Considering the varied nature of his bloodline, writer Michael Dorris likely hasn’t surprised anyone by filling his new novel with a virtual Rainbow Coalition cast of characters.
Not to mention a wide assortment of place settings and time periods.
Dorris, an award-winning writer who will read from his book “Cloud Chamber” at 7:30 p.m. Wednesday at Auntie’s Bookstore, is a virtual international community unto himself.
Note the following:
His family tree includes branches of both Native American (Modoc) and European (French and Irish) heritage.
Though Dorris was born and raised in Louisville, Ky., he spent much of his boyhood in both Washington and Idaho (he still has relatives in such towns as Plummer, Coeur d’Alene, Spokane and Tacoma), and he now lives in New Hampshire.
He co-writes with his novelist wife, Louise Erdrich (the best-selling novel “The Crown of Columbus,” etc.), and he is comfortable working in the voice of either sex - as exemplified both by his critically acclaimed first novel, “A Yellow Raft In Blue Water,” and now by “Cloud Chamber.”
Like many writers, Dorris’ artistic quest involves self-definition. By exploring the life struggles of his characters, he discovers things about himself. Yet his search, which arguably covers a wider area than most of his peers, is further complicated by the fluid nature of contemporary American culture.
Self-examination, Dorris said during a recent phone interview, is “a central question for me.” But, he added, “it’s a question that never gets answered because we’re dynamic. We’re both who we are genetically and who we are as a product of our ongoing influences.”
“Cloud Chamber” is a good example of how everyday influences, not to mention the power of genetics, affect all of us. The novel begins in Ireland and ends in Montana. It comprises such characters as an 17-year-old Irish girl, an African American male grocer and a Native American teenager named Rayona (who originally appeared in “A Yellow Raft In Blue Water”).
Maybe most important, it spans a century’s worth of family lineage to show how this blend of forces shapes all of us. Furthermore, it uncovers the price we pay while undergoing that transformation.
“To me, at its most arrogantly ambitious, the book is sort of about the makeup of America,” Dorris said. The twist, he stresses, is that the process is revealed in reverse. “Instead of Indians assimilating, it’s Europeans coming to America, turning black, turning Indian. At the end, as Rayona says, they (the members of her family) are her own personal Rainbow Coalition.”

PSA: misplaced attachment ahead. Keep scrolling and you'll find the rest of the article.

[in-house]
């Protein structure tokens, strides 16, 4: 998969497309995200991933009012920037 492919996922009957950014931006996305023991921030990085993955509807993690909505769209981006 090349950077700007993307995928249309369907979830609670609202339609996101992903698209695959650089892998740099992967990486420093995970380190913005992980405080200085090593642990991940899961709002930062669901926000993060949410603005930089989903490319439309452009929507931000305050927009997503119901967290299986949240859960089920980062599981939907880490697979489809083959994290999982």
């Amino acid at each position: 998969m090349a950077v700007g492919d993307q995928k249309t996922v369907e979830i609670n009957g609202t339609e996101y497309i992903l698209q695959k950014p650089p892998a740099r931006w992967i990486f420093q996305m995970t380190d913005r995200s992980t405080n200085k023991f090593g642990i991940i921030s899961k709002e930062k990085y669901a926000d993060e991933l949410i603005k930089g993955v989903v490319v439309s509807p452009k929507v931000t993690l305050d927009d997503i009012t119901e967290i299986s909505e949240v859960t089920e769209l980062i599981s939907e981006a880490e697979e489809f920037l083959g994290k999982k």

The novel’s climactic moment involves Rayona’s family gathering around her six months after her mother has died (the event which marked the end of “Yellow Raft”). Their purpose is to witness Rayona’s naming ceremony, a coming-of-age event in which the girl adopts an “extra” name.
“It’s like when you get to a certain age, you get to become … yourself,” Rayona explains.
It’s no coincidence, then, that the name her father asks Rayona to take is Rose - the name of her great-great-grandmother, the same 17-year-old Irish girl whose story opens the book. In this way, Dorris brings his novel full circle.
The kind of intense self-study it takes to write such a book would seem to be not unlike psychotherapy. And while this may be true, writing fiction is actually fun for Dorris - especially when opposed to the alternative, the non-fiction for which he also is known.
He’s hard at work on a sequel-of-sorts to “The Broken Cord,” the book that detailed his experiences as the adoptive father of a boy suffering from fetal alcohol syndrome and which was honored by the National Book Critics Circle as Best Non-Fiction of 1989. The new book, tentatively titled “Matter of Conscience,” studies the detrimental effect that alcohol use can have on any fetus no matter how far the pregnancy has advanced.
It isn’t a book Dorris wanted to write. Instead, it is a book he felt compelled to write after being told stories of doctors who, even now, are advising pregnant women that drinking alcohol is OK.
“These were very esteemed doctors who told them that they should drink a bottle of Chianti every night if the baby was late,” he said. “I was shocked.
“So that’s why I’m doing it. And may it be the very last time that I visit the subject.”
For Dorris, fiction - even fiction rooted in the dysfunctional traditions of the modern American family - offers the promise of self-fulfilling prophecy.
“You’re more in control,” he said. “I can make a happy ending if I want to.”
As many as he wants, in fact.
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